Unfortunately, most Assyrian kileche-makers I know do not read Lord Byron and they smile politely but awkwardly as they take my plate and offer more koulouro-kileche. In the lead up to Christmas, I decline, quoting more verses from Byron's "The Destruction of Sennacherib," namely: "And the tents were all silent, the banners alone,/ The lances unlifted, the trumpet unblown," for after all, it is a time of fasting.
Kileche, in the form of kulichi, have been adopted by the Russians as well as the Arabs and whenever we embark upon the task of making baklava and launch into an interminable argument as to whether the sweet was invented by the Greeks or the Assyrians, my wife attempts to assert primacy by cleverly adding to her well-stocked arsenal, the spurious assertion that the ancient Babylonians were known to make similar cookies as the kileche called qullupu, which were known to be round in shape (qullu), also taking another etymological leap and also attributing the term to the Semitic term "kull" meaning whole, as if the terms whole and round were somehow semantically indistinguishable, which, coming from a populace that does not distinguish between vowels in its alphabet, should not come as a surprise, even if, as they claim, we received the gift of our own alphabet from them, a proposition I am duty bound to spurn in the interests of maintaining the integrity of our national narrative.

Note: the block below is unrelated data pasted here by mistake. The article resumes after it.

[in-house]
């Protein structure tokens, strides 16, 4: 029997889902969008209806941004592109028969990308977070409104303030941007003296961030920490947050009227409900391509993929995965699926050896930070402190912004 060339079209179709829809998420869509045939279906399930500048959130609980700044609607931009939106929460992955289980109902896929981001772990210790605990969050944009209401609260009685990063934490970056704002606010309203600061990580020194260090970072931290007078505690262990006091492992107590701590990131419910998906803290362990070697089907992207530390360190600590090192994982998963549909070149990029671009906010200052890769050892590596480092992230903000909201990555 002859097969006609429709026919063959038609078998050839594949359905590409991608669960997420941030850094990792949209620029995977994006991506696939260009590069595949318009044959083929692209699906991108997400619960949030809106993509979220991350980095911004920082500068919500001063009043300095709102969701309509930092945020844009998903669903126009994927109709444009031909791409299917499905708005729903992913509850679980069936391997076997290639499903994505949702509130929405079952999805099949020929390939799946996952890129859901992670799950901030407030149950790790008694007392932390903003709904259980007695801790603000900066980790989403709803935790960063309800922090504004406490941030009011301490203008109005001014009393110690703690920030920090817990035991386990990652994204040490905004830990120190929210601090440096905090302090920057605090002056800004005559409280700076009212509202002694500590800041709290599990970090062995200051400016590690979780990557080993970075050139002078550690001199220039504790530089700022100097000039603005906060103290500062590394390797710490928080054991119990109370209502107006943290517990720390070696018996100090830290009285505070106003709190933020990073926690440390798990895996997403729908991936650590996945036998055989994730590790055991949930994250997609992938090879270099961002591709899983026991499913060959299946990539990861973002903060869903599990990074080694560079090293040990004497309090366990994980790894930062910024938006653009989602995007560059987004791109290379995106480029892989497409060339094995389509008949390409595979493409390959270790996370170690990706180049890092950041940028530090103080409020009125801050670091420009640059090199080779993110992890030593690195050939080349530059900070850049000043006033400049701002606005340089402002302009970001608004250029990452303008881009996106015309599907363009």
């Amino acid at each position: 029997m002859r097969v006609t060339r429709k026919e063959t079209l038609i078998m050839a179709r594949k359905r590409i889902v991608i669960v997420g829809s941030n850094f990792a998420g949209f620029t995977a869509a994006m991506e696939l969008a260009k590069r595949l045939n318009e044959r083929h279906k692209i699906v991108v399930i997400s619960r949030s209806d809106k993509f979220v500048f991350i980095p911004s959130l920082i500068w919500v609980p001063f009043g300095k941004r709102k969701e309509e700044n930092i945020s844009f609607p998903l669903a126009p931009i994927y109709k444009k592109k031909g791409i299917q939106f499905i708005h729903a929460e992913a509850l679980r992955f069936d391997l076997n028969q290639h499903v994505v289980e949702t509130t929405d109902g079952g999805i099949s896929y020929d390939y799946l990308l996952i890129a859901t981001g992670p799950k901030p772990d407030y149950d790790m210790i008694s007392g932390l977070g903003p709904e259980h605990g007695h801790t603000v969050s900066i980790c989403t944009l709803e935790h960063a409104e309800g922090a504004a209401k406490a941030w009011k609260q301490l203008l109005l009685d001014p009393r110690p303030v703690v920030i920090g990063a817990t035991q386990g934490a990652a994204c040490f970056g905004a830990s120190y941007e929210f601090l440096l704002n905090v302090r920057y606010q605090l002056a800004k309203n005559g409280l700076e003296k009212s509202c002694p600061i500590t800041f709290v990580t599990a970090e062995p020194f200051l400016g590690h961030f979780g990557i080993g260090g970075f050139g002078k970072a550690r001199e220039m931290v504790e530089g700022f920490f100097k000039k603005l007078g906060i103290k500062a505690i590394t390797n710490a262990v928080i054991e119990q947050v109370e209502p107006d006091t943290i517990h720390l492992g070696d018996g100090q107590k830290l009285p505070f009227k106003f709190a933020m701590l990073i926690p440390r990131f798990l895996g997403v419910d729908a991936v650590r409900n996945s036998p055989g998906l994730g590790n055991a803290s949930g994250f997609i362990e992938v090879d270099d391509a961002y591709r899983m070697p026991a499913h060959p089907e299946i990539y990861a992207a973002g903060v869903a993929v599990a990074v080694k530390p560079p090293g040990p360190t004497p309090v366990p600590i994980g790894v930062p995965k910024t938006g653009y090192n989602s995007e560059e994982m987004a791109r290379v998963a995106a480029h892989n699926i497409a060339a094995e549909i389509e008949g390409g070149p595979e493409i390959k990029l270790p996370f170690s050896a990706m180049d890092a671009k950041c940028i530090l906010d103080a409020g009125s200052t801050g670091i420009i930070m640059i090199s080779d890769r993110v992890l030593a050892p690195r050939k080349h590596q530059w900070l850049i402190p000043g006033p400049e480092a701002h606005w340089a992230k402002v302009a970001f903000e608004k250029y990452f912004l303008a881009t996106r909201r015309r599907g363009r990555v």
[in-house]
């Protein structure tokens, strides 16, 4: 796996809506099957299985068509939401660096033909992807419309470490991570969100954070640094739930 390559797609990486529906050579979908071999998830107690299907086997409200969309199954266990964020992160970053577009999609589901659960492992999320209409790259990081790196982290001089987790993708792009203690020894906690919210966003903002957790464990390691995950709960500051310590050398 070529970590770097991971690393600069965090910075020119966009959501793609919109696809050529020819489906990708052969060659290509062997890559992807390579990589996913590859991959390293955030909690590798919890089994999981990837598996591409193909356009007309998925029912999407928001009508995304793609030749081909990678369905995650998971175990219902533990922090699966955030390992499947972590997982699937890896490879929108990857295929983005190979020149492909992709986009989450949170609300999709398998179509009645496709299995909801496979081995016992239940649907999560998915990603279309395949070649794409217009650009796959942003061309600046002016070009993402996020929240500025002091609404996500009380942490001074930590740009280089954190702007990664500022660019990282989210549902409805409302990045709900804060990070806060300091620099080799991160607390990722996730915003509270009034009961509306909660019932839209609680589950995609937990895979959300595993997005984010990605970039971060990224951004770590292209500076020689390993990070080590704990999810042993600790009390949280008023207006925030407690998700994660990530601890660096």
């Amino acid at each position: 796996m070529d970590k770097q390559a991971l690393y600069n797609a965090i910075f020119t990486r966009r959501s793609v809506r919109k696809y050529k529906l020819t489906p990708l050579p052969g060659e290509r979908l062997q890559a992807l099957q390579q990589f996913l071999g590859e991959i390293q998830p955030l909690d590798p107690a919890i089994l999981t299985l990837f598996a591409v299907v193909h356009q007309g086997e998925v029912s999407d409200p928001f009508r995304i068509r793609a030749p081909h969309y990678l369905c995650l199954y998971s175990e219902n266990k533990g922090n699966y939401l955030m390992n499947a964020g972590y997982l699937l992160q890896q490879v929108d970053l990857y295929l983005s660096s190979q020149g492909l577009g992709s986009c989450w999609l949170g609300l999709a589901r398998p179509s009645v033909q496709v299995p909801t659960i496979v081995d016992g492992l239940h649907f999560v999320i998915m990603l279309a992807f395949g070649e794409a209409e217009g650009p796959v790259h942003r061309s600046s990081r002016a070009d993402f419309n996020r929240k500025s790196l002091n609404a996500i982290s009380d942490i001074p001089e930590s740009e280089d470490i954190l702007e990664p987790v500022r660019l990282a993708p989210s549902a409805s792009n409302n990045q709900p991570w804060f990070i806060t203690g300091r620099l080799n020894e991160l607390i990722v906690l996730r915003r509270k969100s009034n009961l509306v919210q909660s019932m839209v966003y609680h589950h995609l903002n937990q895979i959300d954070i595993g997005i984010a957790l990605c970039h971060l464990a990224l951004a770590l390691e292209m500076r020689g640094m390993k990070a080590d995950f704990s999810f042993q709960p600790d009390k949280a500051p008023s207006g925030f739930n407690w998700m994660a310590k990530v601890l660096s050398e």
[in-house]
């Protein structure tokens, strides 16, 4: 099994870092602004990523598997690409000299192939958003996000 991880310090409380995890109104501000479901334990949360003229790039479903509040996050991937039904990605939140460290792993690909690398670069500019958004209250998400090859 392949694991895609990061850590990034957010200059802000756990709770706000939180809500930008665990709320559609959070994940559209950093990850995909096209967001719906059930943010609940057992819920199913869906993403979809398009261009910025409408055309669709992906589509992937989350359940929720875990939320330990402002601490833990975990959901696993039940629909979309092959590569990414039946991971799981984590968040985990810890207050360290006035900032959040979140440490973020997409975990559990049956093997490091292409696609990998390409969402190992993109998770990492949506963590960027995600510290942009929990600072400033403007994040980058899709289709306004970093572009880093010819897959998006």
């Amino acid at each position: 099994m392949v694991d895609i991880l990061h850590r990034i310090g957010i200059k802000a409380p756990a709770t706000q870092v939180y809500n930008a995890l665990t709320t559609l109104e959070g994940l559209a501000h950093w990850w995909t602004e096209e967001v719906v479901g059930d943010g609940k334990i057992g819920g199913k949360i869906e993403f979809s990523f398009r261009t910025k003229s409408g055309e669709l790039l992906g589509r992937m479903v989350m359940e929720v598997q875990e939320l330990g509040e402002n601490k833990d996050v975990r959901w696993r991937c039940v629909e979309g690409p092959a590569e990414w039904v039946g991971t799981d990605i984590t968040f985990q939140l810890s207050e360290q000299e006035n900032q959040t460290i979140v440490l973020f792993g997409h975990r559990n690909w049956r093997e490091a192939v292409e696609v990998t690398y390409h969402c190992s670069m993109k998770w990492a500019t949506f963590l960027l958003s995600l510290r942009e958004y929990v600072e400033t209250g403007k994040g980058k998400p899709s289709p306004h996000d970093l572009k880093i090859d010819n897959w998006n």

I will have none of this. I could, if I was so minded, attribute the word Kileche (which is the plural form of kilecha) to the Greek κύκλος, (round), but that has already been adopted into Syriac, a medieval form of Assyrian, as "quqlion." To head off the anticipated argument that κύκλος sounds like the Babylonian qullupu, I steel myself to riposte in advance that another word for round, στρογγυλός, has also been adopted into Assyrian as "estrangela" which also means round in that language and is used to denote one of the cursive Syriac scripts, so there is ample etymological precedent to infer that the slender Assyrians turn to us in order to express rotundity. It was, after all Herodotus, who put the Ass in Assyrian, causing the confusion between Syrians and Assyrians that has afflicted the Assyrian people ever since and probably explains the real reason behind their uncomfortable relationship with vowels referred to earlier.